Samples of records[edit | edit source]
Here are some samples of Idaho certificates. Notice the types of information available in each, particularly the identity of the parents, which adds another generation to your research.
Step 4: Using all the death date information, try to find additional details about your ancestors in Social Security records, obituaries, and cemetery records online.[edit | edit source]
U.S. Social Security Death Index and Social Security Applications and Claims Index, 1936-2007[edit | edit source]
The U.S. Social Security program began in 1935 but most deaths recorded in the index happened after 1962. The Social Security Death index includes those who had a Social Security number and/or applied for benefits. The index entries give the person's full birth date, last known residence, and residence at the time they first enrolled. Women are listed under their married name at the time of their death. You can search these records online at United States Social Security Death Index. Also at Ancestry.com, ($), index.
The Social Security Applications and Claims Index, 1936-2007 picks up where the Social Security Death Index (SSDI) leaves off, by providing information filed in the application or claims process, including valuable details such as birth date, birth place, and parents’ names. Unless the deceased would be at least 75 years old today, the parents' names are not published. You will not find everybody who is listed in the SSDI, as criteria for inclusion differs.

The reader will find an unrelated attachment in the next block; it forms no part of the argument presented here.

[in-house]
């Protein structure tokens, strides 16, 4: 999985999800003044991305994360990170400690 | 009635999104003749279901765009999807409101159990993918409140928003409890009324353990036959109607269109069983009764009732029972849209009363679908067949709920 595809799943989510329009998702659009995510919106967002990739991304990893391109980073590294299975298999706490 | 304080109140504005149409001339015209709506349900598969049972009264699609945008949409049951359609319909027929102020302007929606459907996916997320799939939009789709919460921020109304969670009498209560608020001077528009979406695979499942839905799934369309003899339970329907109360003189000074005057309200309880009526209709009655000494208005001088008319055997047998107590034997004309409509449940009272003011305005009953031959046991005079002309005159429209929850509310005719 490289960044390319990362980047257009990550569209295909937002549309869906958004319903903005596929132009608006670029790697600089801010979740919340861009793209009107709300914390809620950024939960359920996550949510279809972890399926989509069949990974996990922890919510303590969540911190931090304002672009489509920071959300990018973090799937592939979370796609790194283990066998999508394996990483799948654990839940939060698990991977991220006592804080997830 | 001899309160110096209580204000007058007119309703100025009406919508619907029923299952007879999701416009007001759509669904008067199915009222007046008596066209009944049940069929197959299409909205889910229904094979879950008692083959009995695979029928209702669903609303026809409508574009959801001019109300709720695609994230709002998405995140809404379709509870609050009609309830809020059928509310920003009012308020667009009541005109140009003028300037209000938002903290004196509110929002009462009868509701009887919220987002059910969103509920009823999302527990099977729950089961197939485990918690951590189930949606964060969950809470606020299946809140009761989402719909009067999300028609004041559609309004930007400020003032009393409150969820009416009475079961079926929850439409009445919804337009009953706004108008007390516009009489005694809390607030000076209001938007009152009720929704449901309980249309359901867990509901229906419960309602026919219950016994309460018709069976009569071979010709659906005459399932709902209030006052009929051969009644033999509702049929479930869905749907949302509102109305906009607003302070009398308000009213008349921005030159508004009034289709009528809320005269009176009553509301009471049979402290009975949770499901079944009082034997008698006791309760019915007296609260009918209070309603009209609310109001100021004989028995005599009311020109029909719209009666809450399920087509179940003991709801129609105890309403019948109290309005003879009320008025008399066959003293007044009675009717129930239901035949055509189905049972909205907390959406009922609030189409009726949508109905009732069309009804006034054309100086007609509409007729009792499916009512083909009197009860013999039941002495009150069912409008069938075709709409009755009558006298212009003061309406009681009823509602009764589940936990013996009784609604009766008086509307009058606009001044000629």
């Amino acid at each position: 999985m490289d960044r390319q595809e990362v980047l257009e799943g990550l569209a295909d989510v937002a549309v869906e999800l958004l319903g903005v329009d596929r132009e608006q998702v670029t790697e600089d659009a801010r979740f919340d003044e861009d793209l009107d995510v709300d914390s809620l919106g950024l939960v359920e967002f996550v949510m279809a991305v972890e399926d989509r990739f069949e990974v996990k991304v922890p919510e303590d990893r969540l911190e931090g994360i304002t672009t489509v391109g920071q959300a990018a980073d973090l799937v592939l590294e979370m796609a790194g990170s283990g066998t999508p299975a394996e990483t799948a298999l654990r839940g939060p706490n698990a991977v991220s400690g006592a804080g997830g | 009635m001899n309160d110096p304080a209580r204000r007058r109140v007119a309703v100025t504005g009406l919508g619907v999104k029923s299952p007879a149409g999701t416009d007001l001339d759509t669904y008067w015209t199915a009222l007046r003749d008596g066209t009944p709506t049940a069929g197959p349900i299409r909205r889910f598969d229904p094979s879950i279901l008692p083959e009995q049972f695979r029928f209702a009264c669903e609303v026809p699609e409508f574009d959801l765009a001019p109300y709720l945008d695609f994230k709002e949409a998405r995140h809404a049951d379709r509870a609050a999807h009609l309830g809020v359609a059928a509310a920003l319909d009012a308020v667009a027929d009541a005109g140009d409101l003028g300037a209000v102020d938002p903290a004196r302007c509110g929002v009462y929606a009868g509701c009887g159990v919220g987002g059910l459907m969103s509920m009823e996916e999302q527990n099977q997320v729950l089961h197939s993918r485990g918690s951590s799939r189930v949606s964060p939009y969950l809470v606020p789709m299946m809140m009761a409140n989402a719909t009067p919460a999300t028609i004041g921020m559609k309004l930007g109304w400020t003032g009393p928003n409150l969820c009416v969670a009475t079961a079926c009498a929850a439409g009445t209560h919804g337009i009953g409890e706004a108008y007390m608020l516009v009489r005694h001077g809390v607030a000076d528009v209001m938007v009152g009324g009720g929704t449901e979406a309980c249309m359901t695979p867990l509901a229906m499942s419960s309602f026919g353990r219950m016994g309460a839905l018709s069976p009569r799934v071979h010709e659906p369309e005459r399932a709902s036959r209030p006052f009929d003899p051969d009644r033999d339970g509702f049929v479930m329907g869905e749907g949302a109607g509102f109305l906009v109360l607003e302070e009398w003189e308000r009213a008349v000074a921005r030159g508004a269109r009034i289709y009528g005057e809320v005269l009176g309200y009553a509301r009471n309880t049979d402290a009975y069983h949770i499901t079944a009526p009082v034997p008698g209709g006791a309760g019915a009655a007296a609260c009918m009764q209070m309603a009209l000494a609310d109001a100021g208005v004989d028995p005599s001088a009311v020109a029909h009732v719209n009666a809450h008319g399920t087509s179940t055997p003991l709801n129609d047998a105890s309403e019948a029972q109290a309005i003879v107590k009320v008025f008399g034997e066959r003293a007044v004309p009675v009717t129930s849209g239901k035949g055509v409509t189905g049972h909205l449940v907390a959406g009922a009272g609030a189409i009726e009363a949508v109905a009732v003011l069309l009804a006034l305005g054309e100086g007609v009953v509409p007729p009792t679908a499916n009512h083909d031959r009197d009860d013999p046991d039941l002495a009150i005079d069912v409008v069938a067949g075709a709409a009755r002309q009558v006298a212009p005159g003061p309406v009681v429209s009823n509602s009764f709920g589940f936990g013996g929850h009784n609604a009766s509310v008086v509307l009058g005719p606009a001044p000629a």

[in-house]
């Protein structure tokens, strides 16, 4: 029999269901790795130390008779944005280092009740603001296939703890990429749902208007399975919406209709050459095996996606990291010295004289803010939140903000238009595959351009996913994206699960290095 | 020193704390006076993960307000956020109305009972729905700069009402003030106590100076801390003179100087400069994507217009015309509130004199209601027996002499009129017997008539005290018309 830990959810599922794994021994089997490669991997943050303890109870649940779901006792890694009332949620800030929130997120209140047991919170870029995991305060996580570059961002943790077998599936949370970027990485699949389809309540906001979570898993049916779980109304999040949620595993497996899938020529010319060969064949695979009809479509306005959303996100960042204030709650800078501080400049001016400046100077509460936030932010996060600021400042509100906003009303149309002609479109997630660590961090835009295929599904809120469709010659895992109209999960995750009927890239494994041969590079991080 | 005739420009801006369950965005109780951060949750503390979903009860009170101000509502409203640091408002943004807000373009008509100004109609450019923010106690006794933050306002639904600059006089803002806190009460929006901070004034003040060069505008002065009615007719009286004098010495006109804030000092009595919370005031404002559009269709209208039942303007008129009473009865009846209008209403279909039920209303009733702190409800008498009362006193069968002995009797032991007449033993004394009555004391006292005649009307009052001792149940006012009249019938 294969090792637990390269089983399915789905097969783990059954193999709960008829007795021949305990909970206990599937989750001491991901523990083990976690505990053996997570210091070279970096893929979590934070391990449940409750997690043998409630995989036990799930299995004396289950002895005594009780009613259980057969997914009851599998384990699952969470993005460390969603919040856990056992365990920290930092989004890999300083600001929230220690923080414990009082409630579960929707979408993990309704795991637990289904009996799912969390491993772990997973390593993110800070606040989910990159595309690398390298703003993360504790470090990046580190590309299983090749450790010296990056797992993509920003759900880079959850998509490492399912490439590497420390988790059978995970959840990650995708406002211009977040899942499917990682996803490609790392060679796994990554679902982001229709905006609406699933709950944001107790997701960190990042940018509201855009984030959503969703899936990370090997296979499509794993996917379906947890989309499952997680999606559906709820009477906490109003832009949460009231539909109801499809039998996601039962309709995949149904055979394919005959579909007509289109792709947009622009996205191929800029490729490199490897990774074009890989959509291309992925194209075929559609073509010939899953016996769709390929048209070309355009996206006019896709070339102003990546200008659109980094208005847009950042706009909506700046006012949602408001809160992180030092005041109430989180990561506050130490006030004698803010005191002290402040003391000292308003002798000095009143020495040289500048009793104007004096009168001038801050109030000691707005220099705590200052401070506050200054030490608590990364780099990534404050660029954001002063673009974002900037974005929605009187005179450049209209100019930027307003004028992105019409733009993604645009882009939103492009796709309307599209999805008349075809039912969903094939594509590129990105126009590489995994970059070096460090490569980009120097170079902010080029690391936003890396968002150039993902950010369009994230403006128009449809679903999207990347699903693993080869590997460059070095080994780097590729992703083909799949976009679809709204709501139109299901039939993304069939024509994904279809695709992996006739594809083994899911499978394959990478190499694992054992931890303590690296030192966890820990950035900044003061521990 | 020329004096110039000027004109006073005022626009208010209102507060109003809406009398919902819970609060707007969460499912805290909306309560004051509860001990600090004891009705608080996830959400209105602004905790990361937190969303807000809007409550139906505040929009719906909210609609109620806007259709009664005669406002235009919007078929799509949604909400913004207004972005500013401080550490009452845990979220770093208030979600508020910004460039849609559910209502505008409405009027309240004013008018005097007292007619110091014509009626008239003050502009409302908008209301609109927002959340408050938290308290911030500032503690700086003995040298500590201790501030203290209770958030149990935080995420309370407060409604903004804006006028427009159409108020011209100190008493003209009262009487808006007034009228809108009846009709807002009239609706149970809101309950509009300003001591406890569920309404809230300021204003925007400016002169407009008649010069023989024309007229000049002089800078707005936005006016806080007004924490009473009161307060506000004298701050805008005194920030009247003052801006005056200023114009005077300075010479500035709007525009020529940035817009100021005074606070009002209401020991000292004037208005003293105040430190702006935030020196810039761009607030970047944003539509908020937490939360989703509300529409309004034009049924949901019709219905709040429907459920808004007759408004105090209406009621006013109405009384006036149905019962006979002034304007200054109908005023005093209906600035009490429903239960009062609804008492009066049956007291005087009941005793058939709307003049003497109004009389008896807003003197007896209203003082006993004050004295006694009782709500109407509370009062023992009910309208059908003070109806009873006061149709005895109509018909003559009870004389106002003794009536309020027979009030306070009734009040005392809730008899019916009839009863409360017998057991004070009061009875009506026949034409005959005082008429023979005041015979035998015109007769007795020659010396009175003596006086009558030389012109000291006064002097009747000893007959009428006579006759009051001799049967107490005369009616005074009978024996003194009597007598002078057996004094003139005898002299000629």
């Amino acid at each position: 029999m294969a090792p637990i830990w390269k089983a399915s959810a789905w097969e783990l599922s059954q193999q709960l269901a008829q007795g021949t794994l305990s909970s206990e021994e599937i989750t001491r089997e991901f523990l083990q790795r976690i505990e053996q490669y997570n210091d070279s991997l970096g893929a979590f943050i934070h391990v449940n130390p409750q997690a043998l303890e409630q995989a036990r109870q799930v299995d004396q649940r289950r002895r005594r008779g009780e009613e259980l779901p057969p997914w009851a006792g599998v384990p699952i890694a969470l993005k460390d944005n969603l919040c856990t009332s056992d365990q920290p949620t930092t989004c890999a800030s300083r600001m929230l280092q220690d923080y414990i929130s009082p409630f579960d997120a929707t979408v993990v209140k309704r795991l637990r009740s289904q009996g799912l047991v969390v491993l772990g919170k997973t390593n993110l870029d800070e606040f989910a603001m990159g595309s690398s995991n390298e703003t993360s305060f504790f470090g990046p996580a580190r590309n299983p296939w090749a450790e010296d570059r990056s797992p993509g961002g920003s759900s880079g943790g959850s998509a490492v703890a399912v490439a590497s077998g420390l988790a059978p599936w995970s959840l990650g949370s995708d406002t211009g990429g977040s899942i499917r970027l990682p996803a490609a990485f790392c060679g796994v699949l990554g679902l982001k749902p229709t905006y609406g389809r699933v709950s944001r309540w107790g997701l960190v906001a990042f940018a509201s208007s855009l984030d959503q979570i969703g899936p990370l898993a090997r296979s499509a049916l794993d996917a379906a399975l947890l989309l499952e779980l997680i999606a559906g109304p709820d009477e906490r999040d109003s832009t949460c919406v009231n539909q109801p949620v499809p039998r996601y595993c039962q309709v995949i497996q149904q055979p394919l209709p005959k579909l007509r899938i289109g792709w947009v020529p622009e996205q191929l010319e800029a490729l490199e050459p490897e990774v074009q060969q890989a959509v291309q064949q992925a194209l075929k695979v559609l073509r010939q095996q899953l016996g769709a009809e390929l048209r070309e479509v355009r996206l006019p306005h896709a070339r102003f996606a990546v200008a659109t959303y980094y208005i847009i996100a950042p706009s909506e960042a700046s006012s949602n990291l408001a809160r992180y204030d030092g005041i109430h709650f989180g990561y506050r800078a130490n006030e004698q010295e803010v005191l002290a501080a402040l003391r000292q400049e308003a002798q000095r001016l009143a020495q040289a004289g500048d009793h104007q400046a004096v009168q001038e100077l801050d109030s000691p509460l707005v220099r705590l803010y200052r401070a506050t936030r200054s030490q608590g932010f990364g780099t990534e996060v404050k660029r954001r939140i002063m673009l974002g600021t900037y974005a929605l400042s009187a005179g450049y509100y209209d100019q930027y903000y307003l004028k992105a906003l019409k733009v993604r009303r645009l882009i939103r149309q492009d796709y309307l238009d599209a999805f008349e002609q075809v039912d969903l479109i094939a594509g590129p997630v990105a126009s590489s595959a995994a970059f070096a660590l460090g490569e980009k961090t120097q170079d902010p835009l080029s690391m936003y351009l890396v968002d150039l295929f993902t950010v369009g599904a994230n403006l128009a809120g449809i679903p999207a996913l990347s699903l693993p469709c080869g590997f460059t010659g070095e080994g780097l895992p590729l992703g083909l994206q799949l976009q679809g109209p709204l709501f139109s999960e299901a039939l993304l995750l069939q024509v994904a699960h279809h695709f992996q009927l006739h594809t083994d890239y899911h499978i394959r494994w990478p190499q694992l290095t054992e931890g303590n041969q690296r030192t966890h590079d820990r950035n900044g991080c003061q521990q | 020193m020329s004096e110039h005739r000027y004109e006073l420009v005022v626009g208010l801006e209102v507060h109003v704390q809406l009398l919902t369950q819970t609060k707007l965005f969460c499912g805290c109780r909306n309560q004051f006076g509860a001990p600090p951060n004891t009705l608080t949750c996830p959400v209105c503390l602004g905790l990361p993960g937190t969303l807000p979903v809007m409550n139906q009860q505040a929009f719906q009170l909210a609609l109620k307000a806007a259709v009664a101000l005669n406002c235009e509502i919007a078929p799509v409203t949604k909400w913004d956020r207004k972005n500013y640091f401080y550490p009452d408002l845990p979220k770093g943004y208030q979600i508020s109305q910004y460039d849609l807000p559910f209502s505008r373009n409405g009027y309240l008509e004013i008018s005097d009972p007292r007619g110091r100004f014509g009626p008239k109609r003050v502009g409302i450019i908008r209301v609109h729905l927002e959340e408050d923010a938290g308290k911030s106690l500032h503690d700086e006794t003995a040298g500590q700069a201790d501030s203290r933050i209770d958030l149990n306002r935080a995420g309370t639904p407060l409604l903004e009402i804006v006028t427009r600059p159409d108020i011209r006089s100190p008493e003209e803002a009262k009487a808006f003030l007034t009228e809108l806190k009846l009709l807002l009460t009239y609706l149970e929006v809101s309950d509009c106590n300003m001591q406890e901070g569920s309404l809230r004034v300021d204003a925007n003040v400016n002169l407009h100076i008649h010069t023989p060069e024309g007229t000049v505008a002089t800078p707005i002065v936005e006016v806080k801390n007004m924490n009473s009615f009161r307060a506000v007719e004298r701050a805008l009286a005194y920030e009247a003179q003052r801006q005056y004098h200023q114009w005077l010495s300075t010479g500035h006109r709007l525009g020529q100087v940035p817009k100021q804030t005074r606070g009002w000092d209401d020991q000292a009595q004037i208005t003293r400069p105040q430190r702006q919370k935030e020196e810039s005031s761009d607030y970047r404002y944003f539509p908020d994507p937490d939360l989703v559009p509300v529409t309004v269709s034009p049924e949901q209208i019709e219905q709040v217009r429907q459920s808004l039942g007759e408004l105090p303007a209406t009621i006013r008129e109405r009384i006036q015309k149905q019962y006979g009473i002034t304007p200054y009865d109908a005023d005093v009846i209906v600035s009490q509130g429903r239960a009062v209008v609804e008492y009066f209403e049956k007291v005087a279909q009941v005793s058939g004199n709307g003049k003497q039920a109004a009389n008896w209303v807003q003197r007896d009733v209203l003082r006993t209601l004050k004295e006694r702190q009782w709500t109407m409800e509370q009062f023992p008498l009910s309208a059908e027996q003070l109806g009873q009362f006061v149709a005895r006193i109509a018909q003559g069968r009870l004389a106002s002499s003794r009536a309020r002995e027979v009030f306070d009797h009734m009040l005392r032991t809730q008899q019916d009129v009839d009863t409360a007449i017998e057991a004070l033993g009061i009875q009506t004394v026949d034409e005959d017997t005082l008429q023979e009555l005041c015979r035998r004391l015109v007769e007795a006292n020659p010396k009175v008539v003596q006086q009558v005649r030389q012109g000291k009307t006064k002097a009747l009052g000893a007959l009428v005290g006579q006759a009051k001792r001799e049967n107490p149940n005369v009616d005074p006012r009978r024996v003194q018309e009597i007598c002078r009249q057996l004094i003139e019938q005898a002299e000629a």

If you find your ancestor in the SSDI index, you can order a copy of their original Social Security application (SS-5). If you can prove the individual has died (by sending an obituary or copy of their cemetery headstone), the application will also give the deceased's parents' names, if listed.
Social Security Death Index
Social Security Applications and Claims Index
Obituaries[edit | edit source]
- Frequently, a death is announced in the newspaper with an obituary.
- These obituaries may supply missing birth or death dates and name the parents of the deceased.
- Obituaries may also name family members, their spouses, their current residences, and whether they died before the person or are still surviving, especially in obituaries written in the last half of the 20th Century.
- Try these Idaho links:
- FHL book 970.1 N213nao Native American Obituaries Digitized with full name index.
- Idaho, Southeast Counties Obituaries, 1864-2007 Images.
- Idaho, Southern Counties Obituaries, 1943-2013 Images.
- Idaho obituaries at D'Addezio, index.
- Ancestor Hunt obituary source list, index.
- USGenWeb Obituary Project, index.
Cemeteries[edit | edit source]
- Cemetery records may only give the names and dates stated on the tombstone, but as in the case of FindAGrave, sometimes pictures of the deceased and their tombstone, children's or parents' names and links to their graves, and marriage information have been added. Always verify information added by others.